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Moama Grammar celebrates its first 10 years

Moama Grammar Anglican School celebrated its 10th anniversary foundation day and the official opening of the secondary school/junior school expansions on Monday.

RENEE THOMPSON May 8, 2014 11:42am

At Moama Grammar on Monday were from left school board chair Craig Smith, Member for Farrer Sussan Ley, school captains Ashley Sutton and Mackenzie Downie, principal Guy Evans and guest speaker Phil De Young.


Moama Anglican Grammar celebrated a decade of existence this week.

In 2004, the school’s founders attended a public committee meeting and established its steering committee, which then went on to start Moama Grammar in 2005.

On Monday an official Foundation Day service was held, which included live performances from students and presentations from school captains Ashley Sutton and Mackenzie Downie, who took turns to share their experiences.

A light lunch for parents and students and Foundation Cup games took place at the school oval after the ceremony.

NSW Assistant Eduction Minister and Member for Farrer Sussan Ley was among special guests.

She and school board chair Craig Smith officially unveiled the two plaques commemorating the completion of the senior school and the extension of the primary school.

As part of the expansion, five classrooms and offices were added in the west wing of the senior school and three classrooms to the junior school.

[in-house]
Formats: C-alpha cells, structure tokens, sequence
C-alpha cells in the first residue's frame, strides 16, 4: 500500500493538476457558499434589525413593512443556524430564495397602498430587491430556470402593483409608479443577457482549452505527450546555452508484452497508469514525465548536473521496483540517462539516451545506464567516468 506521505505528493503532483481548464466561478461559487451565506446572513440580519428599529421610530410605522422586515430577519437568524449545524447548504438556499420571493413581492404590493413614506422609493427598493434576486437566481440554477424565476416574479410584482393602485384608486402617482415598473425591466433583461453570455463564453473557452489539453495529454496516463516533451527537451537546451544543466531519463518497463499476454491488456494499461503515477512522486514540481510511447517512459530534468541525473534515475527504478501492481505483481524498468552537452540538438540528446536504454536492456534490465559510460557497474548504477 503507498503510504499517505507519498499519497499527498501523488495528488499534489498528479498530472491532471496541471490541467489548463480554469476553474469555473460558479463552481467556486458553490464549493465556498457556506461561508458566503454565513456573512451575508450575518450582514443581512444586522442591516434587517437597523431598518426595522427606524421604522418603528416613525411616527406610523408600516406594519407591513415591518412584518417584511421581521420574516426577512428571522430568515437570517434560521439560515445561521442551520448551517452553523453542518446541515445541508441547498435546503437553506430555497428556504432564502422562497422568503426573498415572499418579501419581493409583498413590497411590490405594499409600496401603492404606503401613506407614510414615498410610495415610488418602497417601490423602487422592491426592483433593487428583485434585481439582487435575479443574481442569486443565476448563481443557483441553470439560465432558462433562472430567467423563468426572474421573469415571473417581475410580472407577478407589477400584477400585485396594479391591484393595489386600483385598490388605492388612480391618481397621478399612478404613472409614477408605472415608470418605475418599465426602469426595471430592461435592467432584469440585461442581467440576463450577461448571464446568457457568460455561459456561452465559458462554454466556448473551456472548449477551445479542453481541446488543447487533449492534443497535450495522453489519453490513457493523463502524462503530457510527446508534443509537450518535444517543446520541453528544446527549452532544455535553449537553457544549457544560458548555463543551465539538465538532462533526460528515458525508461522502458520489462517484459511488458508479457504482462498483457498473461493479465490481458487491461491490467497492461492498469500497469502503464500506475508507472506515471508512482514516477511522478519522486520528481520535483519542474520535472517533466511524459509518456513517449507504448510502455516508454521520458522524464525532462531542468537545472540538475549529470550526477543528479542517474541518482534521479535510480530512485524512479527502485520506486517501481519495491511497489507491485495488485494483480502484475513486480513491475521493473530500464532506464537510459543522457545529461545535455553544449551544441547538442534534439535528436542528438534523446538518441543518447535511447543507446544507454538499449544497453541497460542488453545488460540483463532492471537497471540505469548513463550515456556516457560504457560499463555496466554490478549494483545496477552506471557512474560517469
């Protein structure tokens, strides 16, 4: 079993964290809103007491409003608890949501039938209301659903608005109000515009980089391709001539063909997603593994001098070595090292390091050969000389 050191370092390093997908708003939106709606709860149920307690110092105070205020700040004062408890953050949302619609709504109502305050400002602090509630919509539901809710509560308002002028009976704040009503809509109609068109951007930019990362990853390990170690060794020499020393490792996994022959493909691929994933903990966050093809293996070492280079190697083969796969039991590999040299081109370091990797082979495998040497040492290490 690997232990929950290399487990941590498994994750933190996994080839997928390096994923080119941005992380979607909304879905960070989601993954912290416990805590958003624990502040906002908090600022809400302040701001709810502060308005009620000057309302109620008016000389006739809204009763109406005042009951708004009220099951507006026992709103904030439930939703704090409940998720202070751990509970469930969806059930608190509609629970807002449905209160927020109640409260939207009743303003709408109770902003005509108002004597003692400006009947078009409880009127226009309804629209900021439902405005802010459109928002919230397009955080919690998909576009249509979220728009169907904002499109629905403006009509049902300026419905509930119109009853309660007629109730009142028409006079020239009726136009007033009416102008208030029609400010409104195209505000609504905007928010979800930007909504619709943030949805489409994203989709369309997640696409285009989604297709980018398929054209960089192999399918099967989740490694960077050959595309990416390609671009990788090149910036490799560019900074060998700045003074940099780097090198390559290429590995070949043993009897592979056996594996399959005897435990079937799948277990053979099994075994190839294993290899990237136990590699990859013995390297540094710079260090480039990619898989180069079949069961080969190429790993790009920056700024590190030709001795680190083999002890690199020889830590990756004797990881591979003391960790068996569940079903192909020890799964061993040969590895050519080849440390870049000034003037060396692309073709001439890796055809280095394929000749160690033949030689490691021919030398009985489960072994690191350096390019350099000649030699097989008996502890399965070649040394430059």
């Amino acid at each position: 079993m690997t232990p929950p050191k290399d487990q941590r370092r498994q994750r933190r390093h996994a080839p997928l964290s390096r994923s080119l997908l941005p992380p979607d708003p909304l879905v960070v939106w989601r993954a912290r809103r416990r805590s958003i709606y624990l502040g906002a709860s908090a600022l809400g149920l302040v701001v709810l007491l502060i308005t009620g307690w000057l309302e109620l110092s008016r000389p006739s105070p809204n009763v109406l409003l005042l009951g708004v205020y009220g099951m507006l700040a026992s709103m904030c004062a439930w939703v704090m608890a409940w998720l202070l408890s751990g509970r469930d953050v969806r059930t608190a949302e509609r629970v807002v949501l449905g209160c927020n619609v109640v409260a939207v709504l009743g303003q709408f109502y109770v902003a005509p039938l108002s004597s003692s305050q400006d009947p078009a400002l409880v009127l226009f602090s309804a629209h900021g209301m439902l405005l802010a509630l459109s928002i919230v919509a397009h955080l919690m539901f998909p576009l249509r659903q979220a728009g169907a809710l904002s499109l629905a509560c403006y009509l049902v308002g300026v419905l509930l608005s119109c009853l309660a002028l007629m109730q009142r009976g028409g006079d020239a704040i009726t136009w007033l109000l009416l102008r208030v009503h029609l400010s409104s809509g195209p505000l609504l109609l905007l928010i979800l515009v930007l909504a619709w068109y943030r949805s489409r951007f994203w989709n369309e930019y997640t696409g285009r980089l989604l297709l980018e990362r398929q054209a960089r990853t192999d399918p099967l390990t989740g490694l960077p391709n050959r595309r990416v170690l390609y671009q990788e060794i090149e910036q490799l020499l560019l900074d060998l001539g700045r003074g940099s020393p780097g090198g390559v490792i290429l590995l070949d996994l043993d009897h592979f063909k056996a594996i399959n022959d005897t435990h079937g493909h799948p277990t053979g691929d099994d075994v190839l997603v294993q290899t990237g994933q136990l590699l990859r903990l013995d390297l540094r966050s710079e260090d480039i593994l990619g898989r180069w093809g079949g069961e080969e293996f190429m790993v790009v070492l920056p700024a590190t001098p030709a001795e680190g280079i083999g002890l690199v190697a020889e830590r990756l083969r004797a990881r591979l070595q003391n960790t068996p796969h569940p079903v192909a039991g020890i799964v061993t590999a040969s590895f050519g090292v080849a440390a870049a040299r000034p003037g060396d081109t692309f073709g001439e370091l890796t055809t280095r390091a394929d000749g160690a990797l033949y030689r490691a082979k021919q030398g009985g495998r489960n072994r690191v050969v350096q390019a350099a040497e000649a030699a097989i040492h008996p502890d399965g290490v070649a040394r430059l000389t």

Ms Ley said she had visited Moama Grammar a number of times and had always found it ‘‘overwhelmingly friendly’’.

‘‘I can remember this school when it was just a few rooms and a lot of empty space,’’ she said.

‘‘These are exciting times, you get to shape the culture of this school.’’

During the ceremony, Ms Ley took a minute to take a snapshot of the school’s jazz ensemble while they were performing, which she later tweeted.

Ms Ley, who is also a pilot, ended her speech saying while she flew into Echuca airport on Monday morning in chilly weather, it was ‘‘nice to thaw out with such a warm welcome’’.

Fellow special guest Phil De Young, an educator of 30 years, said he was honoured to be part of the celebrations.

Mr De Young spoke about the three pillars of education: curriculum, co-curriculum and pastoral care programs.

He likened the importance of the pastoral care to the ‘‘very well positioned’’ support of a safety net under a tightrope.

‘‘As you go out on that tightrope you may wobble, but the pastoral care system is there to support you and is the net that catches you and puts you back up there,’’ he said.

He also spoke about the need for students and parents to be better listeners.

‘‘When we approach conversations, we can approach them aggressively, submissively or assertively,’’ he said.

‘‘Assertive is the best way and says: ‘I hear what you are saying and understand where you are coming from’.

‘‘Kids are good at this, adults often opt for the first, aggressive tone.’’

Principal Guy Evans said the school had experienced every success in 10 years and thanked parents, friends and the wider community for contributing to the school’s development while remarking it was ‘‘no time to sit on our laurels’’.

‘‘Now is the time for the school to rise up and set the platform for our next decade of success,’’ he said.

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